Source: World Wildlife Fund
World Wildlife Fund (WWF) released the following statement from Carter Roberts, President and CEO on the passing of Dr. Thomas Lovejoy:
WWF remembers legendary conservation biologist Thomas Lovejoy, who passed away on December 25, 2021. Tom was one of the earliest employees of WWF-US, and our first scientist. He went on to become one of the country’s most influential leaders in conservation and was a longtime member of WWF’s Board of Directors and National Council.
Tom believed that science was what grounded our work to the reality of the world, and he understood instinctively that the best way to inspire someone to protect nature was to get them out in the middle of it. For decades, he brought visitors to Camp 41, part of the Amazon Biodiversity Center he founded in Manaus, Brazil.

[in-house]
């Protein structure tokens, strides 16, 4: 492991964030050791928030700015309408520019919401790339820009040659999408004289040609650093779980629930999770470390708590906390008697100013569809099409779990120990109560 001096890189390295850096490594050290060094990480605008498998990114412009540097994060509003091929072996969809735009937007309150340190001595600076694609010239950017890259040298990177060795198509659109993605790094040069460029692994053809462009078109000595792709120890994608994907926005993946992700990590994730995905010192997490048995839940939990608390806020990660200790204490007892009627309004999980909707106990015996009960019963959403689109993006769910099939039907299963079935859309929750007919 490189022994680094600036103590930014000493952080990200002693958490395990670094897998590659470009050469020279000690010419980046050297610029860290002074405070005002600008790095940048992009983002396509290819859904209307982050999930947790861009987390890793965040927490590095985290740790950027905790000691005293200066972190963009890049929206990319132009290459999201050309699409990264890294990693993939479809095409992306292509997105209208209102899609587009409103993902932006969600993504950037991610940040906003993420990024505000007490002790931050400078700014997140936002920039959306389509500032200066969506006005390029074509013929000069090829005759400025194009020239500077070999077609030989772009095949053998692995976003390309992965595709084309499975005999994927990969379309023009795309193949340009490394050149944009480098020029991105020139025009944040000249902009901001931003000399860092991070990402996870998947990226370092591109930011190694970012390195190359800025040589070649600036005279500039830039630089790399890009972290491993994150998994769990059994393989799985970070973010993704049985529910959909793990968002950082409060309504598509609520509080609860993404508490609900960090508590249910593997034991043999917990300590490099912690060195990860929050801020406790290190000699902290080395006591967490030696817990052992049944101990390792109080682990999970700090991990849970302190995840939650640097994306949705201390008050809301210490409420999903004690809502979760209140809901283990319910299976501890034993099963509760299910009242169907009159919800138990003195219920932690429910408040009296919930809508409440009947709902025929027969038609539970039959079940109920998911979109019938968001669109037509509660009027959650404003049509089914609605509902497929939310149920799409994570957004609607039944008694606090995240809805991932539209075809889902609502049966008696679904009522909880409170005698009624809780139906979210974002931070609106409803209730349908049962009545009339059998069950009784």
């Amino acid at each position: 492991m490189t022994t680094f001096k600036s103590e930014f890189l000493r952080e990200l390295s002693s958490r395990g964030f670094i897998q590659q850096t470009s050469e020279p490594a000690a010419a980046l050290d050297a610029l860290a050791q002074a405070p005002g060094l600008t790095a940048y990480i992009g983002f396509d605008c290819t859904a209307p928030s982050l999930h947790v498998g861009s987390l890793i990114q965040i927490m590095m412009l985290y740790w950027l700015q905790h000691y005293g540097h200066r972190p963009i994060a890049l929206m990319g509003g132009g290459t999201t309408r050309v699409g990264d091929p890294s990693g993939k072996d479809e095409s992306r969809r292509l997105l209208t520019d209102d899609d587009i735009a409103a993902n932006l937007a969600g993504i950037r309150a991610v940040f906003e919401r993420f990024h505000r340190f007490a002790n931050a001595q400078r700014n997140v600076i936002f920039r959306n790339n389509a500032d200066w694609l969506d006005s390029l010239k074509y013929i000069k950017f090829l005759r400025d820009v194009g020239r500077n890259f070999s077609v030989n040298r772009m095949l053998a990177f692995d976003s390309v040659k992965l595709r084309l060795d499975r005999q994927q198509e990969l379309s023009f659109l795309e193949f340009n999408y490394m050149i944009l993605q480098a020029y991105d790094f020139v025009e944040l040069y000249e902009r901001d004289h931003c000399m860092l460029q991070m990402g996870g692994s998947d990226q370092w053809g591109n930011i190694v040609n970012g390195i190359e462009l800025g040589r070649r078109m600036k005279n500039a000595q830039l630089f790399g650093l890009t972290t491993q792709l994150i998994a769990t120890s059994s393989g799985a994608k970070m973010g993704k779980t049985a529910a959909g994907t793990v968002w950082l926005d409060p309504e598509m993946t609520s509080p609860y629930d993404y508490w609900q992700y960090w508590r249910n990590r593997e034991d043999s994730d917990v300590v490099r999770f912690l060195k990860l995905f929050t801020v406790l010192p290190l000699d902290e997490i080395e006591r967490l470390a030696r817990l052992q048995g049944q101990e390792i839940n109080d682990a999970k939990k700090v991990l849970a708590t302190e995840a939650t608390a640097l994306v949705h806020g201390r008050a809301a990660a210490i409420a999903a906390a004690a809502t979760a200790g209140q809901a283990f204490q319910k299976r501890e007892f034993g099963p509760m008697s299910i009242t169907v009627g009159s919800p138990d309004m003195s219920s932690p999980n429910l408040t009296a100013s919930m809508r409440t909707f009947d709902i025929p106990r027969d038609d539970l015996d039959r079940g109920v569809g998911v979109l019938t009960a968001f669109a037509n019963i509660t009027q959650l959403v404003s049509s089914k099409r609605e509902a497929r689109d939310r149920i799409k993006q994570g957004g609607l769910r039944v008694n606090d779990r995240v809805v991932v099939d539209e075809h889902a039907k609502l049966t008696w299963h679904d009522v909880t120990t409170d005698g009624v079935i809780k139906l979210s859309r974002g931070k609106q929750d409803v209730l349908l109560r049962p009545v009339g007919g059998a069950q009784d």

“I’ve learned not to jump into making the case [for nature] instantly,” he said when interviewed for WWF’s magazine. “I like to draw the individuals out, find out what they’re interested in, and then try and raise some point that connects with that. But mostly, when I take them out into nature I let the forest do most of the education.”
But of course for as much as he will always mean to WWF, he means even more to the field of conservation. He was truly a legend, and his impact will be felt for decades to come. Tom introduced the term ‘biological diversity’ and invented debt-for-nature swaps—WWF’s expertise in conservation finance began with this innovation. From the Smithsonian to the World Bank to the United Nations Foundation, there are few globally important conservation organizations or institutions that Tom has not impacted.
At a time in our world where too often we shout at each other across a social media divide, Tom believed in relationships and cultivated those in the field and over intimate dinners with senators and scientists in his warm and cozy home near the banks of Potomac. A bright-eyed scientist who brought a kaleidoscope of bow ties and a soft spoken but insistent voice to the fray, he delivered science in a way that made it easy for world leaders to listen and to steer their institutions to remember nature and act to stem its loss.
His legacy will live through his family, his countless friends, and his many contributions to conservation, science, and humanity.